With the delightfully surreal Bronson Nicolas Winding Refn made took a big step forward in his career. This is the first of his three films dealing with transformation, and it’s easily his most stylistically adventurous film to date, using just about all the tools in cinema to tell this odd biopic that’s any thing but a normal entry in that typically snoozy genre.
Telling the true-ish story of Michael Peterson, who at 19 armed with a shotgun attempted to rob a post office for a nominal sum of money was captured and sentenced to seven years in prison. “Don’t worry son, you’ll be out in four,” his mother tells him. Not bloody likely.
Peterson loves prison and yearns to be famous, taking on the name Charles Bronson and turning his many violent tendencies in to art. Lead actor Tom Hardy (who’s fast becoming a major Hollywood actor; look for him as Bane in the upcoming and highly anticipated The Dark Knight Rises) gives the best performance from the past few years you never heard about as the title character, completely transforming himself in to a muscular brute that loves to fight.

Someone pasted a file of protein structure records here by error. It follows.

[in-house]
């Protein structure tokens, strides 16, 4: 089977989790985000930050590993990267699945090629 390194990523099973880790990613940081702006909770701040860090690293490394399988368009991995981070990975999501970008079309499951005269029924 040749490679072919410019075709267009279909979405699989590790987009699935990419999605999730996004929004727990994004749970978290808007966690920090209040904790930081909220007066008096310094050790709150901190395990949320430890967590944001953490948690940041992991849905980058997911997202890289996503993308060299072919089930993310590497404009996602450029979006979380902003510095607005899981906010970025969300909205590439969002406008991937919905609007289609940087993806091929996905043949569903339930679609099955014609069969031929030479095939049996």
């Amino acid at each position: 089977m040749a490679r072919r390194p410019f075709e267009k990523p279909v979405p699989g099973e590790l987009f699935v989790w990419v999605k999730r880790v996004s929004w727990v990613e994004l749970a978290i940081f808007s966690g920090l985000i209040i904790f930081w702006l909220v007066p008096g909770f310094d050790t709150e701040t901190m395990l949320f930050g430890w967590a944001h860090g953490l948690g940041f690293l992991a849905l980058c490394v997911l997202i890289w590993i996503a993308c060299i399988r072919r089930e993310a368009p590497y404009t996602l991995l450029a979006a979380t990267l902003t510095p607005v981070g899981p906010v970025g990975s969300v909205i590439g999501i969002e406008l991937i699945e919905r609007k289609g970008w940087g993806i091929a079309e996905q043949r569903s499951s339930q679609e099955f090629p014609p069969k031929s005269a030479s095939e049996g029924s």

But it’s Refn’s thrilling direction, heavy on style, but appropriate for the material, that puts you in the head of the main character. It’s funny, scary and fascinating spending time there. Think Chopper crossed with A Clockwork Orange and you have a good idea of what’s in store for you.
“Bronson” screens tonight, March 16th at 9 p.m. at the NW Film Center’s Whitsell Auditorium (in the Portland Art Museum) and also this Sunday at 5 p.m. The film is part of the retrospective series, Driven: The Films of Nicolas Winding Refn.